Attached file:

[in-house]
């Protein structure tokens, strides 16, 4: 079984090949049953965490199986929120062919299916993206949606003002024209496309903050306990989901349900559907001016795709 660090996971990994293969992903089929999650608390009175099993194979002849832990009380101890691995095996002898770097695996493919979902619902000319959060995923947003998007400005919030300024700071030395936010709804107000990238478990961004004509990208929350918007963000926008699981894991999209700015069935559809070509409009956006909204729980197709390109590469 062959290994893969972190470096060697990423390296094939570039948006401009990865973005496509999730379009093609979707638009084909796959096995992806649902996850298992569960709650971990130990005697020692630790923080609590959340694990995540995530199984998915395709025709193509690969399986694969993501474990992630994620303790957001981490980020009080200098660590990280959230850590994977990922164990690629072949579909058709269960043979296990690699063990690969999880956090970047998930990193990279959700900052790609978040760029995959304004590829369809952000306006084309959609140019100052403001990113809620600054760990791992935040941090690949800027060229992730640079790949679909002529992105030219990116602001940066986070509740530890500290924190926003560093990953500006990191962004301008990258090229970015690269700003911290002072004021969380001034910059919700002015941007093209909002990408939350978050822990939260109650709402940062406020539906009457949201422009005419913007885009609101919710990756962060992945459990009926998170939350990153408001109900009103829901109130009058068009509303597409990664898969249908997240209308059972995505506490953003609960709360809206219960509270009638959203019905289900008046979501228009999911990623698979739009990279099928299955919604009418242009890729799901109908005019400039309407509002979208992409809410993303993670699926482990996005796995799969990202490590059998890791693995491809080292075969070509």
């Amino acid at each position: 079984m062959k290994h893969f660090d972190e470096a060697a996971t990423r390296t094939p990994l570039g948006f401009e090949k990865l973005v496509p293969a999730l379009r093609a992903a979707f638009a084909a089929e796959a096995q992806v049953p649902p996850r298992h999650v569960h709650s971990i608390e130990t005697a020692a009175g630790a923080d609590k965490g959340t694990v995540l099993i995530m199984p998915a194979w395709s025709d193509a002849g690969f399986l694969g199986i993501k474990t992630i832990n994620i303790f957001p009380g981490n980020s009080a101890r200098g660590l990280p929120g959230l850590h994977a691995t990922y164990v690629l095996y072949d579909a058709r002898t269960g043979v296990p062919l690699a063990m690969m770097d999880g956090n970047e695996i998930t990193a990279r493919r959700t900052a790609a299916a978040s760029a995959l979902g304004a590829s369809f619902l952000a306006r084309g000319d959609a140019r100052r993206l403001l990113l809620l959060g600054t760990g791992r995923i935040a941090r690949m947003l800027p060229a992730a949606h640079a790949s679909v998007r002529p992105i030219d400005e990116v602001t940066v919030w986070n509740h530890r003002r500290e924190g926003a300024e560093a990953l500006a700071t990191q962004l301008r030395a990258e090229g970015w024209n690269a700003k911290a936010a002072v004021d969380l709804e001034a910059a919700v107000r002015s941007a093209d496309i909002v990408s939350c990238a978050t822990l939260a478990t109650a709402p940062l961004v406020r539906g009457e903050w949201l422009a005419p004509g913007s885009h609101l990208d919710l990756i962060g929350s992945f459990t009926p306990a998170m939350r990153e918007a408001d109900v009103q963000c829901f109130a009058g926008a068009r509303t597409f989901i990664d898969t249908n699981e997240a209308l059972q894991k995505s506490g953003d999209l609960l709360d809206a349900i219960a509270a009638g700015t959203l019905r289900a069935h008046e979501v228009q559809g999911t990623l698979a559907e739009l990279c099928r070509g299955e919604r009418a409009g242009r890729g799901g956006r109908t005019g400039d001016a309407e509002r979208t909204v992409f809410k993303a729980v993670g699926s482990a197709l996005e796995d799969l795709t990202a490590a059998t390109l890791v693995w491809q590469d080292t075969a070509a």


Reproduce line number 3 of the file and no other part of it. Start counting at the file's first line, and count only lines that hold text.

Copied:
């Amino acid at each position: 079984m062959k290994h893969f660090d972190e470096a060697a996971t990423r390296t094939p990994l570039g948006f401009e090949k990865l973005v496509p293969a999730l379009r093609a992903a979707f638009a084909a089929e796959a096995q992806v049953p649902p996850r298992h999650v569960h709650s971990i608390e130990t005697a020692a009175g630790a923080d609590k965490g959340t694990v995540l099993i995530m199984p998915a194979w395709s025709d193509a002849g690969f399986l694969g199986i993501k474990t992630i832990n994620i303790f957001p009380g981490n980020s009080a101890r200098g660590l990280p929120g959230l850590h994977a691995t990922y164990v690629l095996y072949d579909a058709r002898t269960g043979v296990p062919l690699a063990m690969m770097d999880g956090n970047e695996i998930t990193a990279r493919r959700t900052a790609a299916a978040s760029a995959l979902g304004a590829s369809f619902l952000a306006r084309g000319d959609a140019r100052r993206l403001l990113l809620l959060g600054t760990g791992r995923i935040a941090r690949m947003l800027p060229a992730a949606h640079a790949s679909v998007r002529p992105i030219d400005e990116v602001t940066v919030w986070n509740h530890r003002r500290e924190g926003a300024e560093a990953l500006a700071t990191q962004l301008r030395a990258e090229g970015w024209n690269a700003k911290a936010a002072v004021d969380l709804e001034a910059a919700v107000r002015s941007a093209d496309i909002v990408s939350c990238a978050t822990l939260a478990t109650a709402p940062l961004v406020r539906g009457e903050w949201l422009a005419p004509g913007s885009h609101l990208d919710l990756i962060g929350s992945f459990t009926p306990a998170m939350r990153e918007a408001d109900v009103q963000c829901f109130a009058g926008a068009r509303t597409f989901i990664d898969t249908n699981e997240a209308l059972q894991k995505s506490g953003d999209l609960l709360d809206a349900i219960a509270a009638g700015t959203l019905r289900a069935h008046e979501v228009q559809g999911t990623l698979a559907e739009l990279c099928r070509g299955e919604r009418a409009g242009r890729g799901g956006r109908t005019g400039d001016a309407e509002r979208t909204v992409f809410k993303a729980v993670g699926s482990a197709l996005e796995d799969l795709t990202a490590a059998t390109l890791v693995w491809q590469d080292t075969a070509a």